Could St. Sophia’s Cathedral in the Ukrainian capital Kyiv be a Russian military target? Rumors of a possible attack on the 11th-century cathedral, which has long been turned into a museum, have deepened the despair of an already sorely tried Ukrainian population.
Yet the anticipated attack has made clear what Major Archbishop Sviatoslav Shevchuk, leader of the Ukrainian Greek Catholic Church, told journalists on Feb. 8, two weeks before the full-scale Russian invasion: that “in Ukraine, there is no religious war.”
St. Sophia’s Cathedral is rarely used these days for liturgical functions. But it is considered home by both Orthodox Christians and Catholics in Ukraine. This is because the first foundations were laid in 1037, when the cathedral was commissioned by Yaroslav the Wise, ruler of the principality of Kyiv.
St. Sophia’s Cathedral has a symbolic significance for Kyiv’s residents, who believe that the city will stand as long as the cathedral remains.
After the 1917 revolution, the Soviets wanted to destroy the cathedral and it was saved only thanks to the efforts of many scientists and historians. In 1934, the Soviets confiscated it and made it into a museum.
After Ukrainian independence in 1991, the building was claimed by all the Orthodox groupings in Ukraine and the Ukrainian Greek Catholic Church. It was there that Metropolitan Epiphanius, leader of the newly formed Ukrainian Autocephalous Orthodox Church, celebrated the beginning of his ministry on Feb. 3, 2019.
Ukraine has long been a terrain of ecumenical conflict. The country’s 44 million people are predominantly Orthodox. But there is no single Orthodox Church to which they belong. There is also a significant Catholic minority.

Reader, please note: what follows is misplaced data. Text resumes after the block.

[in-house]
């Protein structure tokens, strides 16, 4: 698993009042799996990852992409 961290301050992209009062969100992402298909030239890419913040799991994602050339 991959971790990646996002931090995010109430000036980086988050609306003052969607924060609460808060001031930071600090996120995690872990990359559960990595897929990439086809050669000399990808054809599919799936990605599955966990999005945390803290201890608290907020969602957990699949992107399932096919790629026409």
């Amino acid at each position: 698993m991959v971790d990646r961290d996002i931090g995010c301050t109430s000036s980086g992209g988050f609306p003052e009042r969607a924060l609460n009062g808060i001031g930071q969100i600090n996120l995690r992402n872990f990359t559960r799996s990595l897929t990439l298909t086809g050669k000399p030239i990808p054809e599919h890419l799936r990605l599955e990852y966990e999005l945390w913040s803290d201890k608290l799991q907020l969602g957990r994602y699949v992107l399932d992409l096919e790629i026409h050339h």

The Orthodox Church comprises various national realities linked to the territory, all equal in dignity. But the Patriarchate of Constantinople exercised a sort of “primacy,” derived from its leading role in the succession of the Orthodox Churches, to follow up on a Ukrainian request for a recognized national Church. The proposal was made by the then Ukrainian President Petro Poroshenko.
In 2019, Bartholomew I, the Ecumenical Patriarch of Constantinople, granted autocephaly to the Orthodox Church of Ukraine (OCU), withdrawing the decree of the same patriarchate that assigned Ukrainian territory to the Patriarchate of Moscow.
For the Moscow Patriarchate, this was tantamount to an act of war, which led to the rupture of relations with Constantinople. The patriarchate also withdrew from the ecumenical tables co-chaired by Constantinople, saying that the decision was, in practice, an invasion of canonical territory.
But in addition to the Moscow Patriarchate, there were two other Orthodox realities in Ukraine: the Russian Orthodox Church-Kyiv Patriarchate (UOC-KP), which later joined the OCU, and the Ukrainian Orthodox Church of the Moscow Patriarchate (UOC-MP), which, despite its name, is independent of the Moscow Patriarchate, although it feels entirely like a Russian Church.
The Orthodox Church in Ukraine, therefore, is highly complex — and it contains no shortage of tensions.
The Ukrainian Greek Catholic Church, on the other hand, had to be rebuilt after being practically eradicated with the so-called pseudo-synod of Lviv in 1946.
In the diaspora, Greek Catholics have kept their identity, established a worldwide Church, and managed to rise from the ashes after the collapse of communism.
The Ukrainian Greek Catholic Church is the largest of the sui iuris Churches linked to Rome. It has a major archbishop, who is the equivalent of a “pope” for its people, and it is a genuinely global Church, with a presence and hierarchy in four continents.
Pope Francis has often spoken of the “ecumenism of blood.” In the case of Ukraine, there is a “field hospital ecumenism,” which finds expression in the Ukrainian Council of Churches and Religious Organizations (UCCRO).